HAT YAI, Thailand (AP) — Representatives of protesting rubber farmers in Thailand who have been demanding government subsidies because of falling prices responded favorably Tuesday to a new compensation offer.
The Cabinet approved a 21.2 billion baht ($657 million) program for the farmers, who have been blocking roads and railways to press their case. They had threatened further militant action on Saturday.
The government offer has not yet been formally accepted, and some farmers' representatives have been taking a more hard-line stand than others in their demands, even though they have been acting as a bloc in dealing with the government.
A farmers' network coordinator from Songkhla province, Thanapon Thongwan, said he was satisfied with the offer and will consult with colleagues from other provinces on Friday. Bandit Rammak, an organizer in Nakhon Si Thammarat province, also said he agreed with the measure and would discuss it with local farmers.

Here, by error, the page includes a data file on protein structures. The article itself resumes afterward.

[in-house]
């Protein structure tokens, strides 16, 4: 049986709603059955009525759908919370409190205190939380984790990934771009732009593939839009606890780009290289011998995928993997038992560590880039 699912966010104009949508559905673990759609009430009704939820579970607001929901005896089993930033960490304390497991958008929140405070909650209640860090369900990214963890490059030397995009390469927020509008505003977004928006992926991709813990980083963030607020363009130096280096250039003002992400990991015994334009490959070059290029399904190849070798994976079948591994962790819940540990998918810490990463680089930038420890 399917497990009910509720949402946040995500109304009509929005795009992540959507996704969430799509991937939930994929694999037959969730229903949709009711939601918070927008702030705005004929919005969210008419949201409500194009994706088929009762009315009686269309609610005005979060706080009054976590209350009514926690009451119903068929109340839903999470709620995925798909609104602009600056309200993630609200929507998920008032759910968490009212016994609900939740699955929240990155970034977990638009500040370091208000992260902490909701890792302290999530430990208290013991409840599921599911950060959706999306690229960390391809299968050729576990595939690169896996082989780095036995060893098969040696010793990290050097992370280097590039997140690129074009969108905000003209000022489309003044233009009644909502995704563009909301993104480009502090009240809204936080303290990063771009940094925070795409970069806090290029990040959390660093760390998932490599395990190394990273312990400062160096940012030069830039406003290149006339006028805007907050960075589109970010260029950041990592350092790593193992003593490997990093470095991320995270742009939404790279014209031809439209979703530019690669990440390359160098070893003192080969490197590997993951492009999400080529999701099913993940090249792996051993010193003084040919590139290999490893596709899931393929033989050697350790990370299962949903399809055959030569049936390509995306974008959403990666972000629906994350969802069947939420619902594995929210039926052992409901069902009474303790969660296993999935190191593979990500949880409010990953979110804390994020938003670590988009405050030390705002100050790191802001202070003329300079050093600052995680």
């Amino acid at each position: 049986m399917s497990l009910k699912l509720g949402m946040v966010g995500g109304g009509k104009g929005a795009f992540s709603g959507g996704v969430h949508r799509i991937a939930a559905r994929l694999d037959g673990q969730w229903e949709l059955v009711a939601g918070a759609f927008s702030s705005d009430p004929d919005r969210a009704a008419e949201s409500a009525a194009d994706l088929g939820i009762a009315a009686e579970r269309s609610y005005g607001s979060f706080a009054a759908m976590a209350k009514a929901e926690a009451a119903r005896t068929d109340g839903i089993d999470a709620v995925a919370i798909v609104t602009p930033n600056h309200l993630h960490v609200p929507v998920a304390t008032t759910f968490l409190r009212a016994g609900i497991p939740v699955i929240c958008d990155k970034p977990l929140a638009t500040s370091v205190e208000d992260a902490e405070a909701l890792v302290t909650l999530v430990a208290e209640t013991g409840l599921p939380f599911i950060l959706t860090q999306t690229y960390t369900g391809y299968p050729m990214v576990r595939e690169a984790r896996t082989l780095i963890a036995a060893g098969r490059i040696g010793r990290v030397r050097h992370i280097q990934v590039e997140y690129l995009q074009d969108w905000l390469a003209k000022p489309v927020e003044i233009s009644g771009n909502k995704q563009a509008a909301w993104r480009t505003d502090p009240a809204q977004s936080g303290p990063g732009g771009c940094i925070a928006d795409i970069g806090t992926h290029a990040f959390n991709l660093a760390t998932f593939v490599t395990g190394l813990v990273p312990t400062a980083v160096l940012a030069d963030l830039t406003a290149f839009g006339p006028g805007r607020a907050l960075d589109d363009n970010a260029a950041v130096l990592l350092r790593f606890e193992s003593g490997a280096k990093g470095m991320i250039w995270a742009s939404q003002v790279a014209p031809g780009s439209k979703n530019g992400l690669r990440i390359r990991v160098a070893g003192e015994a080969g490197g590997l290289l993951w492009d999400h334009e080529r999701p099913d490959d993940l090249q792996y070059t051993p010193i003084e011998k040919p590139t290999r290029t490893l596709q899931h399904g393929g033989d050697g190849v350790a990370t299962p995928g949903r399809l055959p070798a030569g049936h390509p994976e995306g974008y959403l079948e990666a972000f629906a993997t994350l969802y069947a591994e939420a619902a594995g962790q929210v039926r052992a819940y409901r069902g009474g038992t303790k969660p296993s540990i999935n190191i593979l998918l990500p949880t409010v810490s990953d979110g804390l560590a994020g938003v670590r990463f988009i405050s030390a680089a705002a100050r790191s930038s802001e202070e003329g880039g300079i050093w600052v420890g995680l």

The government said it would give rubber farmers 2,520 baht ($78) per rai (0.4 acre, or 0.16 hectares) of land, double what it offered last week. The farmers had been demanding they be paid a guaranteed price for their product. The government already maintains an expensive subsidy program for rice farmers.
The disruptive but generally peaceful protests turned violent last week, in one case leaving more than 20 police officers injured after bricks and bottles were hurled at them. Actions threatened this weekend include shutting down a port, a border checkpoint and a major road junction in the south, where most of the country's rubber is grown.
Thailand is the world's top producer and exporter of natural rubber, which is used in products from condoms to car tires. Due to weaker demand in a sluggish global economy, prices for rubber have steadily dropped since peaking in 2011.